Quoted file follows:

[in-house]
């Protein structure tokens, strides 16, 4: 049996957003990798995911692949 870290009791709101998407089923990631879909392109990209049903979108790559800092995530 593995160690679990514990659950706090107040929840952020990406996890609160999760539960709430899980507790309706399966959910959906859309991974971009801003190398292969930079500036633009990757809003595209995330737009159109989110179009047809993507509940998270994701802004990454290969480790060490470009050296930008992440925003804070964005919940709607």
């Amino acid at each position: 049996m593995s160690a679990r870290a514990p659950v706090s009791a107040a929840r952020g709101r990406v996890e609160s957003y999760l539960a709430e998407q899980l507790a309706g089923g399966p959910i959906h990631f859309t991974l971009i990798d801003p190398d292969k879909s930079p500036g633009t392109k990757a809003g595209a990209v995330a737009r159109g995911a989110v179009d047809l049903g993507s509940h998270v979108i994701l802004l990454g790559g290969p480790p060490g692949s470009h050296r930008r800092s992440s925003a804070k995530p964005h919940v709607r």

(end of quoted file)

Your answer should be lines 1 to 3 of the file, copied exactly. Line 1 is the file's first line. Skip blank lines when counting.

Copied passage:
[in-house]
């Protein structure tokens, strides 16, 4: 049996957003990798995911692949 870290009791709101998407089923990631879909392109990209049903979108790559800092995530 593995160690679990514990659950706090107040929840952020990406996890609160999760539960709430899980507790309706399966959910959906859309991974971009801003190398292969930079500036633009990757809003595209995330737009159109989110179009047809993507509940998270994701802004990454290969480790060490470009050296930008992440925003804070964005919940709607």
């Amino acid at each position: 049996m593995s160690a679990r870290a514990p659950v706090s009791a107040a929840r952020g709101r990406v996890e609160s957003y999760l539960a709430e998407q899980l507790a309706g089923g399966p959910i959906h990631f859309t991974l971009i990798d801003p190398d292969k879909s930079p500036g633009t392109k990757a809003g595209a990209v995330a737009r159109g995911a989110v179009d047809l049903g993507s509940h998270v979108i994701l802004l990454g790559g290969p480790p060490g692949s470009h050296r930008r800092s992440s925003a804070k995530p964005h919940v709607r």